I believe that Europe is at a similar inflection point that the U.S. was at back in 2009 when the Federal Reserve ("Fed") became increasingly more accommodative, the stock market downturn hit a bottom and the U.S. economy started to slowly improve. As the ECB continues upon their path of accommodation and the Euro-zone economy continues to slowly grow out of its own most recent recession, I would anticipate upside growth potential not only for European stock markets but also for other international developed stock markets that would benefit from continued U.S. and European economic improvements.
· Review Asset Classes that have Historically Benefited from Improving Economic Conditions and Rising Interest Rate Environments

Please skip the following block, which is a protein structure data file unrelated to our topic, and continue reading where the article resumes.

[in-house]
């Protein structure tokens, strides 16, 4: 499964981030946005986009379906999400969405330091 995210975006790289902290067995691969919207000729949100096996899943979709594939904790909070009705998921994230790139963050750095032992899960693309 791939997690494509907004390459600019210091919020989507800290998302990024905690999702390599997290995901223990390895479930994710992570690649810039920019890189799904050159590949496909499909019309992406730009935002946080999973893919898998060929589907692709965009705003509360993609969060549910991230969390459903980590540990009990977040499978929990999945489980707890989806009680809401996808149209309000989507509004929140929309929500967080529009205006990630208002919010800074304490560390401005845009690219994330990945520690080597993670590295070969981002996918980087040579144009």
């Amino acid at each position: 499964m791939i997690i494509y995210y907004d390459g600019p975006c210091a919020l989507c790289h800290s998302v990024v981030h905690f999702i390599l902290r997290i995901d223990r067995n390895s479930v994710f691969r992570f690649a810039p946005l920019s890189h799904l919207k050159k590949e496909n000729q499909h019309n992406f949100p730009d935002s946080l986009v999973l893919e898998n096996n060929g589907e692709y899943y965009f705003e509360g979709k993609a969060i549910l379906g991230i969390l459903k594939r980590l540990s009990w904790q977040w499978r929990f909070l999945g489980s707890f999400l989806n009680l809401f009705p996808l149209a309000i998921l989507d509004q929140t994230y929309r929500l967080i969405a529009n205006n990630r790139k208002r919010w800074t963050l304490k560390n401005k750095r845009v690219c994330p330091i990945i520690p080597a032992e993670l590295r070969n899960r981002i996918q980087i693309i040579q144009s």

While I do not believe that the Fed is going to raise interest rates, or dramatically reduce the size of their balance sheet, anytime soon, it is clear that the perception of rising interest rates has changed in the marketplace and thus it is appropriate to consider making adjustments to investment portfolios to brace for the reality that interest rates and/or yields will inevitably be rising - and in the case of yields, have already risen. Recognizing that past performance is not a guarantee of future results, according to research report from Capital Innovations, LLC entitled, "Most Bonds and Some Stocks Could Suffer from an Increase in Long-Term Rates", areas such as senior loans/floating rate notes, convertible securities, high yield fixed income and certain sectors of common stocks (such as Materials, Information Technology, Energy, Consumer Discretionary and Industrials) have generally benefited historically from rising interest rate environments.